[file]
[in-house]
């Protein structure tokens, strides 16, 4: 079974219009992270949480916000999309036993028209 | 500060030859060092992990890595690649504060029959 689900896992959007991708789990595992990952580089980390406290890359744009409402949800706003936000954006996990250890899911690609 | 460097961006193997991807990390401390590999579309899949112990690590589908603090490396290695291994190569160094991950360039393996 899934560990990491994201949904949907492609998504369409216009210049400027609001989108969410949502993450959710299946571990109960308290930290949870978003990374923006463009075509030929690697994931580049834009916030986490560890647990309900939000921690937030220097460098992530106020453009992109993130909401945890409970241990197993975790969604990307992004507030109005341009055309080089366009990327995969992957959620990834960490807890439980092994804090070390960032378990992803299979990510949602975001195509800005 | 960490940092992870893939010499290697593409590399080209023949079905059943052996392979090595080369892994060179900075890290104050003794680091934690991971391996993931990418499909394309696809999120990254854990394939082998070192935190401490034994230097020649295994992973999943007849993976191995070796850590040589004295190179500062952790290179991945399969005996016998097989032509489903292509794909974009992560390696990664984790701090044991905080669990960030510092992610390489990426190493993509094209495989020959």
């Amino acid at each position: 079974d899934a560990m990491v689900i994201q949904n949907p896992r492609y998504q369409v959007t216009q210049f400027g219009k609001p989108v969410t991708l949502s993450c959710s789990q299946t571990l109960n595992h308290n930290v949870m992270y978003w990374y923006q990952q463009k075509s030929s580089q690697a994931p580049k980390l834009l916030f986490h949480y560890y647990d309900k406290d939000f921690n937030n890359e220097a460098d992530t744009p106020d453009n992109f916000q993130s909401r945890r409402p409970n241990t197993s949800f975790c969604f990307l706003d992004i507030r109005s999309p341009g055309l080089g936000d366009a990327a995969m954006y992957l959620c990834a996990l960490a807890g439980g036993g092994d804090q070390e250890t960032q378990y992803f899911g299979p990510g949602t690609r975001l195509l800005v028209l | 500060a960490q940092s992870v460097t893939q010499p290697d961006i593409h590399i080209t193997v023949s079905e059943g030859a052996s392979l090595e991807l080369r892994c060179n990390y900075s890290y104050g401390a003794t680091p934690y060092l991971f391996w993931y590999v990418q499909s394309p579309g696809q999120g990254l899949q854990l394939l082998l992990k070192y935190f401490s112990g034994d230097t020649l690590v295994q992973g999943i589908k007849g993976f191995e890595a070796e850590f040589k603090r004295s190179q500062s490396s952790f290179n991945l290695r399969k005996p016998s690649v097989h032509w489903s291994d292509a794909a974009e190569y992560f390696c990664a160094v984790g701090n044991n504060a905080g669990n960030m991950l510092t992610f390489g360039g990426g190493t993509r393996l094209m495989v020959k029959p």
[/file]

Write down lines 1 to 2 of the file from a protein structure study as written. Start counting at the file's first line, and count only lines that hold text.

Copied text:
[in-house]
């Protein structure tokens, strides 16, 4: 079974219009992270949480916000999309036993028209 | 500060030859060092992990890595690649504060029959 689900896992959007991708789990595992990952580089980390406290890359744009409402949800706003936000954006996990250890899911690609 | 460097961006193997991807990390401390590999579309899949112990690590589908603090490396290695291994190569160094991950360039393996 899934560990990491994201949904949907492609998504369409216009210049400027609001989108969410949502993450959710299946571990109960308290930290949870978003990374923006463009075509030929690697994931580049834009916030986490560890647990309900939000921690937030220097460098992530106020453009992109993130909401945890409970241990197993975790969604990307992004507030109005341009055309080089366009990327995969992957959620990834960490807890439980092994804090070390960032378990992803299979990510949602975001195509800005 | 960490940092992870893939010499290697593409590399080209023949079905059943052996392979090595080369892994060179900075890290104050003794680091934690991971391996993931990418499909394309696809999120990254854990394939082998070192935190401490034994230097020649295994992973999943007849993976191995070796850590040589004295190179500062952790290179991945399969005996016998097989032509489903292509794909974009992560390696990664984790701090044991905080669990960030510092992610390489990426190493993509094209495989020959």